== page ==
Say Hiya To Hiyashi Chuka, The Japanese Cold Noodles Made For Summer

Let us declare hiyashi chuka the summer dish of 2019. Think of it as a deconstructed bowl of ramen, minus the hot broth, with an assortment of proteins and thinly sliced vegetables. A small dish of bright and savory sauce is served on the side for pouring over or dipping.

The true Japanese version of hiyashi chuka is a cool, symphonic dish made for warm weather. The ingredients are considered and deliberate, rather than a fridge raid hodgepodge. But sometimes I like making beauty out of trash, by which I mean leftovers, and hiyashi chuka is happy to oblige.

For protein, leftover poached chicken, cooked shrimp, or surimi (imitation crab) are welcome, but I delight in the presence of ham strips in my noodles. It feels slightly perverse—silky noodles, light-as-air egg crepe strands, shapely vegetables, and then ham strips. Like a coarse cousin crashing an afternoon tea, or Rodney Dangerfield at a country club. Surprising but entertaining.

For the vegetables, the world of your crisper drawer lies before you: Use sliced pea pods, cold steamed broccoli, scallions, thinly sliced carrots, corn kernels, whatever tastes good raw. Nothing too fibrous, like cabbage or raw cauliflower. Use common sense. I prefer long, thin cut vegetables that get readily caught in a tangle of ramen noodles.

The sauce is simple: Equal parts soy sauce and rice vinegar, with sugar, ginger and lemon juice. You could certainly add a splash of mirin to the sauce, or a touch of sesame oil or chile oil. I like the citrusy lift of adding lemon, lending the dressing a more ponzu slant.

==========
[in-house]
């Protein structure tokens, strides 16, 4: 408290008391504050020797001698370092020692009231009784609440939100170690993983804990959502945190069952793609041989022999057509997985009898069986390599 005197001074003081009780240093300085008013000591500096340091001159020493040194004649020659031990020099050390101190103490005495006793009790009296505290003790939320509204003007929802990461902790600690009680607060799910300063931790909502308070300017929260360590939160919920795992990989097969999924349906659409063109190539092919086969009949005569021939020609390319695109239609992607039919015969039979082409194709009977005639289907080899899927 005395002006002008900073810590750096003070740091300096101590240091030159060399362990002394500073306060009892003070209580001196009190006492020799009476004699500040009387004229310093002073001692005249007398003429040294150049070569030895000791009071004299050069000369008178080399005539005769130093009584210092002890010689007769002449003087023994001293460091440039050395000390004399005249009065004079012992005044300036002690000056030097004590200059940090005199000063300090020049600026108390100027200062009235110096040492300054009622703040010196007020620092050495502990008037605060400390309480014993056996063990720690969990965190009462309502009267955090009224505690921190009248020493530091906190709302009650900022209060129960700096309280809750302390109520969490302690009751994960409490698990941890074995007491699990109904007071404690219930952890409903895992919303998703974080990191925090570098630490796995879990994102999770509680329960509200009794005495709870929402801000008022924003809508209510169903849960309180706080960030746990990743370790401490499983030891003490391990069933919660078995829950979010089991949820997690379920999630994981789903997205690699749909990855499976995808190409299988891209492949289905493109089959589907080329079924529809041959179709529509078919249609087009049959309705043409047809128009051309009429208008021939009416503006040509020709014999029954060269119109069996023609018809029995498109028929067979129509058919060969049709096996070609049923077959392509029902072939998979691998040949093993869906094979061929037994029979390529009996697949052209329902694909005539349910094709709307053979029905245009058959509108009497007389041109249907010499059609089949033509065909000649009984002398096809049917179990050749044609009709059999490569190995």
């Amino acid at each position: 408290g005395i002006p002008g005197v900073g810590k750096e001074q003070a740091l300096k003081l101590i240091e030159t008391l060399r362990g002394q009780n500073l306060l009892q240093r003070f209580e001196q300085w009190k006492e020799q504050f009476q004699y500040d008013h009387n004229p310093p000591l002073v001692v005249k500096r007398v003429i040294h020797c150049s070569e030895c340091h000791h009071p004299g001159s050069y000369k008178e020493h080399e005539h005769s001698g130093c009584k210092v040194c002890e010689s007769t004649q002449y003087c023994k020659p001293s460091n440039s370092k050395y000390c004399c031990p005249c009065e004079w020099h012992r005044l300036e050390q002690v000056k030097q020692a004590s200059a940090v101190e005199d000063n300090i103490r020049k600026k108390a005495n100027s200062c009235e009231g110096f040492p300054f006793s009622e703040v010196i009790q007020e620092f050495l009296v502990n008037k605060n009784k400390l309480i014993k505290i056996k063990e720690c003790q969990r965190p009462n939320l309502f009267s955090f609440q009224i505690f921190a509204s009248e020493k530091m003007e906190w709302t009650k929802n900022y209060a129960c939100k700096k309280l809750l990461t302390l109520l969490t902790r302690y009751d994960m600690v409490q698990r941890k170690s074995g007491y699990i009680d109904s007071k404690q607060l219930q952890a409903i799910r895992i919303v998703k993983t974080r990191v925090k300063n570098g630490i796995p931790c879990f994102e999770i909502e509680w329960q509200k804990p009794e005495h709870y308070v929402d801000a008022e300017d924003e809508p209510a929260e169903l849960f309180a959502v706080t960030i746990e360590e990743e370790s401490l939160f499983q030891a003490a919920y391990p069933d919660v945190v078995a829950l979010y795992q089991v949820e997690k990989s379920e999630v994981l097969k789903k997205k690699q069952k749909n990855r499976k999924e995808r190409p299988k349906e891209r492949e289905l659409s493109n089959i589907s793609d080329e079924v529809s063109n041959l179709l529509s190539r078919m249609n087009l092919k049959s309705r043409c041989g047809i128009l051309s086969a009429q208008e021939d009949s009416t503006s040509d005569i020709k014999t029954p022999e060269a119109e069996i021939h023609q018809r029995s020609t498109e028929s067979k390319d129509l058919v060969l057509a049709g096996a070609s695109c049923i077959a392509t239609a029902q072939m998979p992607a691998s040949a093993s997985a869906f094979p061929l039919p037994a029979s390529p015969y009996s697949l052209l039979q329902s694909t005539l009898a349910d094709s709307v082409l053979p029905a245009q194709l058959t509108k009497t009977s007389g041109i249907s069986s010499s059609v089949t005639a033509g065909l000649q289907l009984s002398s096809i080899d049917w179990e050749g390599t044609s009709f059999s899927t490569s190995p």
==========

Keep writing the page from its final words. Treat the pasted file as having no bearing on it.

Thus freed from the rules you can now enjoy the artfulness of arranging your toppings around the bowl. Gaze at it for a moment, then splash on the sauce, mix, and enjoy.

Hiyashi Chuka

Serves 2

  • Noodles of your choice (such as two small instant ramen packets, seasoning pouches set aside for another use—like chip dip)
  • Egg crepe:

    • 2 eggs, beaten
    • 1 tsp. vegetable oil
    • Toppings:

      • 2 Tbsp. julienned cucumber
      • 2 Tbsp. julienned carrot
      • 2 Tbsp. julienned red pepper
      • A small fistful of ham, rind removed, thinly sliced
      • (Other ideas, sweet corn kernels, diced tomato, sautéed shiitake mushrooms, pickled cucumbers, cubed tofu)

        For the sauce:

        • 2 Tbsp. soy sauce
        • 2 Tbsp. rice vinegar
        • 1 Tbsp. sugar
        • 1 tsp. grated fresh ginger
        • Juice of half a lemon
        • Sesame seeds for garnish
        • Optional: spicy mustard or pickled ginger
        • Begin with preparing the noodles according to package instructions. Rinse and drain thoroughly, place in fridge to chill.


          Mix the sauce ingredients together and set aside.

          Make the egg crepe: Heat a 10-inch nonstick skillet over medium-high heat. Add one teaspoon of oil and wipe out any excess so just a sheen remains on the pan. Add eggs, swirling to coat the bottom. Let cook two minutes, tilting to allow uncooked egg to run to the edge of the pan. When the edges of the eggs can be lifted, lower the heat and cover the pan. Continue gently cooking the egg crepe until it's solid and pale yellow, about 1-2 minutes more. If the egg crepe seems damp on the surface, you can flip it over using your fingers, gingerly, so it doesn't rumple. (A spatula may tear it, so use your fingertips. Don't touch the pan surface, obviously.) If you try to roll a damp egg crepe the layers will merge and you wont get clean slices so it's best to make sure its fully cooked.


          Once cooked, slide the egg crepe onto a cutting board to cool. Roll up like a carpet and slice thinly, gently shaking out the coils to form lovely buttercup-colored ribbons.

          Divide the cooked noodles between two bowls, and artfully arrange the ham strips, egg ribbons, and julienned vegetables on top. Admire briefly.

          Serve with small bowls of the sauce on the side. Pour some sauce over your bowl and mix everything to coat lightly. Go easy—you can always add more sauce later. Or dip bites of noodles and their friends into your sauce bowl directly.